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Manifest this place of holding on to nothing at all and deepen from its wisdom...
Harada Roshi

No-thought and the Mirror Mind

No-thought and the Mirror Mind
A natural, healthy mind free of fixations is like a mirror. Nothing is present in a mirror before a reflected object appears, and nothing remains after the object departs. The object adds nothing to it when it arrives, and subtracts nothing from it when it goes away. No matter what the object is, it leaves the mirror neither cleaner nor dirtier. The immediate perception of the “direct mind” is similar to this. Consciousness functions in this way only when it is in a state of true awareness, open to its own inner truth.
The mind in this state is free of the compulsion to think, but this doesn’t mean that it doesn’t think. People often misunderstand this point. To simply shut down the thinking process is a kind of mental blackout. Students occasionally come to me saying, “I’m not thinking!” This is fine if the mind has naturally come to rest in stillness, but if the thought process has simply been suppressed this represents no more than a blanking out of the self and extinguishing of the light of consciousness. This is of no use in everyday life.
It is possible, of course, to stop ordinary thinking through intense concentration practices while one is sitting, like a tightrope walker who focuses solely on what he’s doing during the time he’s on the rope but returns to his ordinary way of thinking once the act is finished. Zen practice of this type is false, leading to a kind of split life where the mind is silenced during zazen and allowed to wander the rest of the time. The two aspects of life end up unrelated, with the practice not functioning away from the confines of the meditation hall.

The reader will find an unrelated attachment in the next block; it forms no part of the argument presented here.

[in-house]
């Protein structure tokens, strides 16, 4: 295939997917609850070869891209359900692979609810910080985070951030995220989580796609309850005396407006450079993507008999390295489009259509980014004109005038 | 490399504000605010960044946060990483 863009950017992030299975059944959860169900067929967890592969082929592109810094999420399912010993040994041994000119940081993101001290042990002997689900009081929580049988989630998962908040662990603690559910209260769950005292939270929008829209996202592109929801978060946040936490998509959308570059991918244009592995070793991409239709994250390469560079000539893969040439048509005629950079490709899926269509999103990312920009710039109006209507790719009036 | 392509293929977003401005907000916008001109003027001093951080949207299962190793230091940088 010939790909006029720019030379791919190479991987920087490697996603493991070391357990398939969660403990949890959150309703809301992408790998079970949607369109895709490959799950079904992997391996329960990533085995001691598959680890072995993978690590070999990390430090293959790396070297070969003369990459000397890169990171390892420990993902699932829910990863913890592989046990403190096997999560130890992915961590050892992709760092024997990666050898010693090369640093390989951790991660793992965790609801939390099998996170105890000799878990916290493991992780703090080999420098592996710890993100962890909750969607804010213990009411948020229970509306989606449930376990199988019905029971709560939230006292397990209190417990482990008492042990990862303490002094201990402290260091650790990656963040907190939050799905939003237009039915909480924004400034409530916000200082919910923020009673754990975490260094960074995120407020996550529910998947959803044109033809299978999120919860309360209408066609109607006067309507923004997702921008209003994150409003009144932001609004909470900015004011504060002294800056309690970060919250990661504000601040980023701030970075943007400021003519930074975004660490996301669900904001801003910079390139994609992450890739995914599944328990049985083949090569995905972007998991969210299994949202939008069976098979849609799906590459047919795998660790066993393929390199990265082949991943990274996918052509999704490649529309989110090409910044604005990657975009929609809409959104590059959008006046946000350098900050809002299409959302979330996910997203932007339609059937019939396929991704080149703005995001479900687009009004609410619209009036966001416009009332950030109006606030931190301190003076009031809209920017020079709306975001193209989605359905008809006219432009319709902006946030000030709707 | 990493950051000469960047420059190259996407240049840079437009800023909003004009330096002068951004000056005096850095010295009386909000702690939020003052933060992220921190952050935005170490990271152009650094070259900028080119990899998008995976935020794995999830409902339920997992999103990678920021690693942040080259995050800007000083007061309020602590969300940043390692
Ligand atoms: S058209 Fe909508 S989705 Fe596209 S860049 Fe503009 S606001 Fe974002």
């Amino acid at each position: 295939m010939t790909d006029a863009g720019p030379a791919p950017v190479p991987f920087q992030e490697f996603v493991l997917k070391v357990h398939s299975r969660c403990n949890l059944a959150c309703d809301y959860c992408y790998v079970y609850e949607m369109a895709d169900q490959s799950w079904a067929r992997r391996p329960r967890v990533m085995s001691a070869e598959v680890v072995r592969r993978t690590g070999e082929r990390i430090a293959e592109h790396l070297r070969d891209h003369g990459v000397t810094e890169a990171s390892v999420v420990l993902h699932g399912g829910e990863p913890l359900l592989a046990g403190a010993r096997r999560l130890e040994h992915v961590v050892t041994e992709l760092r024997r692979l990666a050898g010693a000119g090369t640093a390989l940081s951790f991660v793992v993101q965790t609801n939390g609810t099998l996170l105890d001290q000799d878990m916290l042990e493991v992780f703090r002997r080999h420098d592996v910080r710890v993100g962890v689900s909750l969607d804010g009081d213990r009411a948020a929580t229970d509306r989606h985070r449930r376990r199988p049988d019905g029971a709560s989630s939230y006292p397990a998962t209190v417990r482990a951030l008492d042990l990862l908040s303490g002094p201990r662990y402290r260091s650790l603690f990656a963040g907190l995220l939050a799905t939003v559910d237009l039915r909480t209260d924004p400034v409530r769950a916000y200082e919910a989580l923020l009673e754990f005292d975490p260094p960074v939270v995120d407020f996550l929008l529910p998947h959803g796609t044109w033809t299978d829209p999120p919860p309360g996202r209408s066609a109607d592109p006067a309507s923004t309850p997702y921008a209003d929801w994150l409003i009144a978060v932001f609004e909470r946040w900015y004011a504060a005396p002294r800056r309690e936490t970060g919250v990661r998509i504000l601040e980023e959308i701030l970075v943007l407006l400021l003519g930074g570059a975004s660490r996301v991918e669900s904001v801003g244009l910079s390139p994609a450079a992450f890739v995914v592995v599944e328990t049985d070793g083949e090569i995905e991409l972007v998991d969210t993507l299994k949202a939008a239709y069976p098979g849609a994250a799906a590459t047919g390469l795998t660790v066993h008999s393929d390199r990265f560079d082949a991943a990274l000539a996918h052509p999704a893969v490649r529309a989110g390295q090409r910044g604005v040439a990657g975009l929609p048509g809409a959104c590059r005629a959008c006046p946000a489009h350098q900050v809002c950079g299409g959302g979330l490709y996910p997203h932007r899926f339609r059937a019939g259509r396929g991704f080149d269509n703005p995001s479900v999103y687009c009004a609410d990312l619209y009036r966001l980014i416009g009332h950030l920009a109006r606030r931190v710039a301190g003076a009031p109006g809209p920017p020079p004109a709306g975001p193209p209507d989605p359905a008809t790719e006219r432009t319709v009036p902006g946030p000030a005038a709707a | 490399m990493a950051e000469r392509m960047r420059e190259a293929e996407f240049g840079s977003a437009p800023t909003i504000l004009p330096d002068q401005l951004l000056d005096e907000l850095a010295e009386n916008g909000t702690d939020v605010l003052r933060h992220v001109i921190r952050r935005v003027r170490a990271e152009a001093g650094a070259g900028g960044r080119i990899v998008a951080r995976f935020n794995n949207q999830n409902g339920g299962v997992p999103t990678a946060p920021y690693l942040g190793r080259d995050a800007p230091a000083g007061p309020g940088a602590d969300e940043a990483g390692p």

Zazen is not a concentrated suppression of thought but rather an awareness so open that does not get caught up in ideas and has no need to think when thinking is unnecessary. In its natural state consciousness is a flowing thing that, like water, goes bad when it stagnates. Analytical thinking may be necessary when considering something from an academic point of view, but in everyday life it generally gets in the way.
Rather than attempt to suppress the mind’s ordinary habit of thinking, the thinking habit must be redirected so that the mind no longer chases after the mental activity that naturally wells up out of the consciousness. As Zen master Linji says, “Don’t continue [thoughts] that have already arisen and don’t let those that haven’t yet arisen be aroused. Just this will be worth far more to you than a ten years’ pilgrimage.” When you see something, just see it and leave it at that. When you hear something, just hear it and leave it at that. Don’t follow after it. Thus when you see a flower, for an instant you perceive it directly, without meditation. You recognize it as a flower, but you don’t add thoughts and opinions to this perception.